New Dynamic-Surface-Tension Analysis Yields Improved Residual Surfactant Measurements in Flowback and Produced Waters
- Jayant P. Rane (Multi-Chem, A Halliburton Service) | Liang Xu (Multi-Chem, A Halliburton Service)
- Document ID
- Society of Petroleum Engineers
- SPE Production & Operations
- Publication Date
- August 2015
- Document Type
- Journal Paper
- 223 - 228
- 2015.Society of Petroleum Engineers
- Well productivity, Dynamic surface tension, Diffusivity, Residual surfactant
- 0 in the last 30 days
- 346 since 2007
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Surfactant is a significant component within fracturing-fluid additives that is used for enhancing oil and gas production following stimulation of unconventional reservoirs. To help ensure optimal applications of surfactants, operating and service companies have been searching for tools for tracking surfactant residuals in flowback and produced waters, which possibly can be correlated with well productivity. This paper discusses the residual surfactant concentration measured in produced water from example Barnett shale formation wells by use of a dynamic surface tension (DST) technique, which yields much more accurate measurements. DST measurement by maximum bubble-pressure technique is well-known, but it has not been use explicitly for the application of residual surfactant measurement in produced water. A comparison of DST includes evaluating the diffusion coefficient to the reaction kinetics of adsorption of a known molecule(s) in produced water. Short-time kinetics of adsorption of different molecules vary on the basis of chemical nature and molecular size. Ultraviolet-visible (UV-Vis) spectroscopy is used to confirm the results. An estimate of residual concentrations from UV-Vis appears to be coherent with DST-measurement values.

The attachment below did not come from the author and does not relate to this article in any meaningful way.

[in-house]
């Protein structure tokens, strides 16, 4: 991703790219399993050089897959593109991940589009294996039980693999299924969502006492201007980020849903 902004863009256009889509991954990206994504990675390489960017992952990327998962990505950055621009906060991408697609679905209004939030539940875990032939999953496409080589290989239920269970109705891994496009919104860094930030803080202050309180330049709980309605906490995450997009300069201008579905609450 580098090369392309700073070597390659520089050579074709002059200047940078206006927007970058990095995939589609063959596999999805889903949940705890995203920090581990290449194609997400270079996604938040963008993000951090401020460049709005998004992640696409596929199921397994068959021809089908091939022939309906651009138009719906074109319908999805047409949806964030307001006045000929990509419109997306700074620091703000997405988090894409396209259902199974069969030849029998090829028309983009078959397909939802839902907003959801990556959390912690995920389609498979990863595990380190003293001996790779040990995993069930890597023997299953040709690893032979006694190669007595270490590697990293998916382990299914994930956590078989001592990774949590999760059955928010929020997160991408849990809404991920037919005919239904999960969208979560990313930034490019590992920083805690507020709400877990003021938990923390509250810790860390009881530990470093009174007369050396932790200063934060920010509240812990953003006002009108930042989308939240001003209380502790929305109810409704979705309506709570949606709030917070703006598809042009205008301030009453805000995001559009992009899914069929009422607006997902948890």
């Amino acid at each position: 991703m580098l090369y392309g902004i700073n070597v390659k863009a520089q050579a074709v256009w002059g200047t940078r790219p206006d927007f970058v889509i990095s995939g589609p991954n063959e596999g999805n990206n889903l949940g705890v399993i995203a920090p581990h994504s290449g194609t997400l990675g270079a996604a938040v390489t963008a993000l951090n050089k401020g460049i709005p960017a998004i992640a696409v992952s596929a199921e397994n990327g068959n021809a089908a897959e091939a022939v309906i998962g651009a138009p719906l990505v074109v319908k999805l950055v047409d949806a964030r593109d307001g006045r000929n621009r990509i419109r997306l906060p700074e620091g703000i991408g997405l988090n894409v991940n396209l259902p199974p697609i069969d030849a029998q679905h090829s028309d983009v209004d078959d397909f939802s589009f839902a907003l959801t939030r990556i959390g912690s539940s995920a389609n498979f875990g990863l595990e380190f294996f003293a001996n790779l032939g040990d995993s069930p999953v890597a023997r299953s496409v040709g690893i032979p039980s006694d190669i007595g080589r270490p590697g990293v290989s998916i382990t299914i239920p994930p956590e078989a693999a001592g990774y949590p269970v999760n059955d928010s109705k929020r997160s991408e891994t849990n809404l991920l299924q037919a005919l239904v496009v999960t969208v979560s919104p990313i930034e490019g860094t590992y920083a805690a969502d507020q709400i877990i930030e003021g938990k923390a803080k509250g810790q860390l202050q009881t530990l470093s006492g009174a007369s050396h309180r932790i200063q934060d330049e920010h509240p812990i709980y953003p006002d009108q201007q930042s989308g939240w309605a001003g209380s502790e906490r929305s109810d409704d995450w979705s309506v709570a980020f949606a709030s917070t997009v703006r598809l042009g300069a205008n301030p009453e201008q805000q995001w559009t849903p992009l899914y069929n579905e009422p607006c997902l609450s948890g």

Such measurements can be useful in determining the surfactant concentration during pumping and surfactant performance during and after hydraulic-fracturing operations. Additionally, these measurements serve a vital role in tailoring the surfactant additive to specific reservoir conditions to achieve higher oil recovery. Real-time production results from these different wells are analyzed and appear dependent on the corresponding residual surfactant concentrations from produced waters. This unique technique is new to the authors’ knowledge for its use to study and analyze produced water for surfactant-additive concentration.
|File Size||839 KB||Number of Pages||6|
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